|Oct12-04, 12:27 PM||#1|
We know "asymptotic freedom" says that the interaction between particles, such as quarks, becomes arbitrarily weak at ever shorter distances
and stronger with range
The quarks are connected like being on a rubber band: (string)
I have the following questions:
1) While the quarks get more seperated on their stretching string,
can you say (theoretical) that this string is really getting thinner,
or getting narrower, just like real elastic?
2) If you compare, theoretical, the situation of 1) increasing distance
and 2) decreasing distance between quarks, what can you say about
the amount of energie in between them:
a) Does this amount of energie depend on the number of interactions
between the quarks and the gluons, and when the answer is yes, which are the most important? And when no, where does it depend on really?
And when the answer is Yes, that means less reactions when the distance get's shorter. But at shorter distance the thermal pressure will rise enormously
Can we say that this thermal pressure "from outside" has no effect on the quarks?
Has this pressure effect on something else? ( I always learnt: more pressure
means more particle-movement, but the quarks seem to move in total
freedom, does their movement only depend on their own gluon-string-energy?)
Cn we maybe say that the energy on the quantum-gluon-elastic
is negative related with the pressure outside?
Kind regards, maxmax.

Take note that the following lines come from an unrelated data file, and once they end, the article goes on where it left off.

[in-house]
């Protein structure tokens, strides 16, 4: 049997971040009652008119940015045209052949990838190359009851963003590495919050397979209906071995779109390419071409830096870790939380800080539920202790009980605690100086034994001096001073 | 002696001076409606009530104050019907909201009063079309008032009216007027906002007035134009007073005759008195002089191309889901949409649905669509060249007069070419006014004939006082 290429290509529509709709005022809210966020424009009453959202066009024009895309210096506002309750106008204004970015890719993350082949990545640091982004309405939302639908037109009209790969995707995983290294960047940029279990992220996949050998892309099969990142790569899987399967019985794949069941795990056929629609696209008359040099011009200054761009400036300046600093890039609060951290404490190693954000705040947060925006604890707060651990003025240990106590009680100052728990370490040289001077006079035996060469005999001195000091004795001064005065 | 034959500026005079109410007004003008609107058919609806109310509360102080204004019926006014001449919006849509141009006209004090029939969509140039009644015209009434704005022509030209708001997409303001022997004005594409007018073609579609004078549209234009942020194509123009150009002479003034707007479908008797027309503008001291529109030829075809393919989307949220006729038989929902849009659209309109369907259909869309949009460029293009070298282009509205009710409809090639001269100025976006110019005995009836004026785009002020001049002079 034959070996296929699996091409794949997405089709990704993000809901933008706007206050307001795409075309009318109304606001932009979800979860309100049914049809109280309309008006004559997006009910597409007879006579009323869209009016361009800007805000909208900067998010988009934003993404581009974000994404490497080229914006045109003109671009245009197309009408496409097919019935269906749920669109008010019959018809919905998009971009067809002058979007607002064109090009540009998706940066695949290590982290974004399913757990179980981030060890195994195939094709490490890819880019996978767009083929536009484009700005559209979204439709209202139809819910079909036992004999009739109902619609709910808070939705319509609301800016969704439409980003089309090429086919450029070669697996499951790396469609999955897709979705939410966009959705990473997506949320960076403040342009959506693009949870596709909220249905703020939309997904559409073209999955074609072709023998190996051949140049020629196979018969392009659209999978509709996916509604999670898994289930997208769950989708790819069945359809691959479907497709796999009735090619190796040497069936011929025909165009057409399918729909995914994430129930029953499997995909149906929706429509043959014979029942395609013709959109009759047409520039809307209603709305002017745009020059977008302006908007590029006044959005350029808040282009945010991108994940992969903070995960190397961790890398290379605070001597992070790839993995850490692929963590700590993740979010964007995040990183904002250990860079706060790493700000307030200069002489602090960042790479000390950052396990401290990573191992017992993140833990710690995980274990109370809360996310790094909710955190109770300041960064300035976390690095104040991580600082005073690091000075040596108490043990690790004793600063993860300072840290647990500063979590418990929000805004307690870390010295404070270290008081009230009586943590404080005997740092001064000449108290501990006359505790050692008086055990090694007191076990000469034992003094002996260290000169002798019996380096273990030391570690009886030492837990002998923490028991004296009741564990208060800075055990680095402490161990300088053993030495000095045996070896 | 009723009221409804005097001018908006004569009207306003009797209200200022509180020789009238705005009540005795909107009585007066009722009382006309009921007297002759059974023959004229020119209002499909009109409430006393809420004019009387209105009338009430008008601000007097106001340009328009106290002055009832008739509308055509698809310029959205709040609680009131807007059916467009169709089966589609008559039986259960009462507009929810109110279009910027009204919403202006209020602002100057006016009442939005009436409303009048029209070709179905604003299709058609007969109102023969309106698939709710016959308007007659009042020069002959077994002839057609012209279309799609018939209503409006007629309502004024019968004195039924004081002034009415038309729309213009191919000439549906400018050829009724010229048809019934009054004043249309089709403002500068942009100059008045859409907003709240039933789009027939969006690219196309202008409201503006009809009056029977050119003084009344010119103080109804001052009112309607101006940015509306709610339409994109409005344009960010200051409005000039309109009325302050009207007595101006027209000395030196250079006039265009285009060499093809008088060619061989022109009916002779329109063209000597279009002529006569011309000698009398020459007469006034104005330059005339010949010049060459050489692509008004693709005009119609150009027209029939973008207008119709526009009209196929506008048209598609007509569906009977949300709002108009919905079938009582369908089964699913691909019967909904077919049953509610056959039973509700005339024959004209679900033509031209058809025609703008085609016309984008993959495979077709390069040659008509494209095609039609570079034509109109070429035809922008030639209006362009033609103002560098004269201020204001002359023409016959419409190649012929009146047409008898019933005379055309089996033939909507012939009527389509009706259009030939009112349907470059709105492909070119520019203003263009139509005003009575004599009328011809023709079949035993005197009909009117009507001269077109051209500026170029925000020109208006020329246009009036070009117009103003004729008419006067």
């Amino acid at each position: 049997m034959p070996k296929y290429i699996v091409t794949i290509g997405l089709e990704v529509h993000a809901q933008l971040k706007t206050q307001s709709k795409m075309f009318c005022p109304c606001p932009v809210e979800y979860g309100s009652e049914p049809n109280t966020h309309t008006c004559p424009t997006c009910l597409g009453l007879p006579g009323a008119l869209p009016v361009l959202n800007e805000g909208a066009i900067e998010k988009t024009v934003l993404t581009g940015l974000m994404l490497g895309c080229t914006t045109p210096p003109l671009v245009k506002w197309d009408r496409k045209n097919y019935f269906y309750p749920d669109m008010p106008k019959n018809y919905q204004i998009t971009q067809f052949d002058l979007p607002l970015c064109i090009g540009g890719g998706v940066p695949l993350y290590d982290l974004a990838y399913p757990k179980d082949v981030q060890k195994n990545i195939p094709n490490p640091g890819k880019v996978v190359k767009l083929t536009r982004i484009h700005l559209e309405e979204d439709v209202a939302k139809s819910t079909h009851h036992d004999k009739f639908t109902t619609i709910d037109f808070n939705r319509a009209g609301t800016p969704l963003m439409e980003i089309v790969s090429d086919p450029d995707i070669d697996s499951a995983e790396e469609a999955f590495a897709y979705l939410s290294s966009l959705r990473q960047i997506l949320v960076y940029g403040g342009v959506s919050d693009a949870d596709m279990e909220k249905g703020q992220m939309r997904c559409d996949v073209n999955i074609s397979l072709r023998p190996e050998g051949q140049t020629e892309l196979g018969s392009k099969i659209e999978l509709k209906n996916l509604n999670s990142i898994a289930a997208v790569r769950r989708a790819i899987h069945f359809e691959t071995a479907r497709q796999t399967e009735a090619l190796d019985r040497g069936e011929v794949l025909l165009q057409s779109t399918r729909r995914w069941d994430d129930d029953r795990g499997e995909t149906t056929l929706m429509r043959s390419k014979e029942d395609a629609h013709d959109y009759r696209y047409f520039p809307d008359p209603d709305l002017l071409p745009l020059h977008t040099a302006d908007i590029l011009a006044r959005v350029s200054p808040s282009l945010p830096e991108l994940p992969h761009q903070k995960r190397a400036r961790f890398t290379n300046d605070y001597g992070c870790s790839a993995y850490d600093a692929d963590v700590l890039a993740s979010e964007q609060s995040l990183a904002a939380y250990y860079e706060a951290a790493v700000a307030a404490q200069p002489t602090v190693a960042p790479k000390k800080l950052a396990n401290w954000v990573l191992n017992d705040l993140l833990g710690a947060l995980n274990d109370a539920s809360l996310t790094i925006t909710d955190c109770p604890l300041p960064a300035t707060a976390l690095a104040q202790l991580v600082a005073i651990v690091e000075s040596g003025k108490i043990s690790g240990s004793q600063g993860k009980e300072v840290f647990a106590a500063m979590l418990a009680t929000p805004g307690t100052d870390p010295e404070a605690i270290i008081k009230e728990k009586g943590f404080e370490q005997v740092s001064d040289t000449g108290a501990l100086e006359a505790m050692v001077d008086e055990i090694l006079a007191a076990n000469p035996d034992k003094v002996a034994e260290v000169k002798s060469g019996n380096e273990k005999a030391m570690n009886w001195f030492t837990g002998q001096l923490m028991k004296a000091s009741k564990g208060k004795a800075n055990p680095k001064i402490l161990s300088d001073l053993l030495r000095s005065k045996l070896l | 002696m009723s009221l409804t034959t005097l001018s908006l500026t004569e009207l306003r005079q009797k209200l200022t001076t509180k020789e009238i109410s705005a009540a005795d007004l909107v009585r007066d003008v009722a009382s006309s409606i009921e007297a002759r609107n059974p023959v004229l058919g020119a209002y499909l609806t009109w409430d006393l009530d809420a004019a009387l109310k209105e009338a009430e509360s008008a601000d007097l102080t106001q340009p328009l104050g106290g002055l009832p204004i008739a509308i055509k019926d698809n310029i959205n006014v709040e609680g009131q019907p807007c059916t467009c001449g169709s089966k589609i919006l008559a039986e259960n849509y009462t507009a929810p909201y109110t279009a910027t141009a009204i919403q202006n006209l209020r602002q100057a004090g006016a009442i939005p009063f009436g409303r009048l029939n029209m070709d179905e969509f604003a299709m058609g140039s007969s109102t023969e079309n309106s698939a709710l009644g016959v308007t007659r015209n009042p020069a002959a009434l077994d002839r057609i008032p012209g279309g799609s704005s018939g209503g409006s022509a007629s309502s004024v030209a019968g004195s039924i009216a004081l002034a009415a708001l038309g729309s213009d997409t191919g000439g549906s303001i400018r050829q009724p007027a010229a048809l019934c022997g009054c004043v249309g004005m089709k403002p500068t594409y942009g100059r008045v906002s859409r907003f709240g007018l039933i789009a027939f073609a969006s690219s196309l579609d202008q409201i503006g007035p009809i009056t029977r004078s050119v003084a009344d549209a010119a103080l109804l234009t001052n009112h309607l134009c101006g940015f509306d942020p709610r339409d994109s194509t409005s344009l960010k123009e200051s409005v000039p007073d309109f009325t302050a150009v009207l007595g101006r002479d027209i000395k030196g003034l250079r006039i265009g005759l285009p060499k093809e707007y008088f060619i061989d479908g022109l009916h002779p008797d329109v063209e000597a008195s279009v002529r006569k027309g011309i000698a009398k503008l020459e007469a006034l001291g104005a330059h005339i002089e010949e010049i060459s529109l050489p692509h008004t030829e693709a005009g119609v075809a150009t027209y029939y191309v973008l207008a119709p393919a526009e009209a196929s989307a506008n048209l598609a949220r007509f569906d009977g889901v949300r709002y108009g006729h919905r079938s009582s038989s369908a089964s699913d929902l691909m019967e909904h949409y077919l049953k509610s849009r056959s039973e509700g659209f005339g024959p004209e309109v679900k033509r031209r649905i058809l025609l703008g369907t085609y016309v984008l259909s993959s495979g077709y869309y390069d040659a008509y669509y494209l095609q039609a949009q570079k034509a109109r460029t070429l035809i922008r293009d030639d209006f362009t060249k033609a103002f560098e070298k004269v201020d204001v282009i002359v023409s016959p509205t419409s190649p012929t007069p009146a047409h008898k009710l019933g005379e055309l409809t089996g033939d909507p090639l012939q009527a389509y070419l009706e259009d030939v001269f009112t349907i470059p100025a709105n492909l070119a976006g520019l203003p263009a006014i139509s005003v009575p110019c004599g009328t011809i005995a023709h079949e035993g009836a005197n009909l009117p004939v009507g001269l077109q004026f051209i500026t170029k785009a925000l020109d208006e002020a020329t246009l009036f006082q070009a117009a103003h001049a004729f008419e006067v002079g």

|Oct12-04, 04:00 PM||#2|
Let me explain to you how quarks interact with each other by exchange of gluons and pions (for the residual strong force). A quark and and anti-quark have a socalled "colour" electric field between them, going from one quark to the other (just like two charged particles). When this quarkpair is placed into a magnetic field, the dual Meissner-effect will occur. this means that the magnetic field lines will circle around the electric field which leads to a constraint of the electric field lines. Basically the electric field is reduced to a very narrow tube (the flux-tube) that connects the two quarks along which a linear potential describes the interaction between the quarks. This potential needs to be linear because of asymptotic freedom. The closer the quarks are together, the more "stable" the quark-configuration becomes. This is the confinement. This does NOT mean that quarks are very close together. No, because this linear potential becomes dominant only in the long range where the strong force is indeed very strong. So basically, this potential means that in the long range (great distances) it will become more difficult to tear the quarks apart. This is quark-confinement.
Why the long range ??? Well, great distances correspond to low energies and the big "mystery" is that in "normal" vaccuum conditions (this is low energy-scale) the quarks are more and more difficult to tear apart. At higher energy-scales the strong force becomes weaker and thus quarks are easier to separate.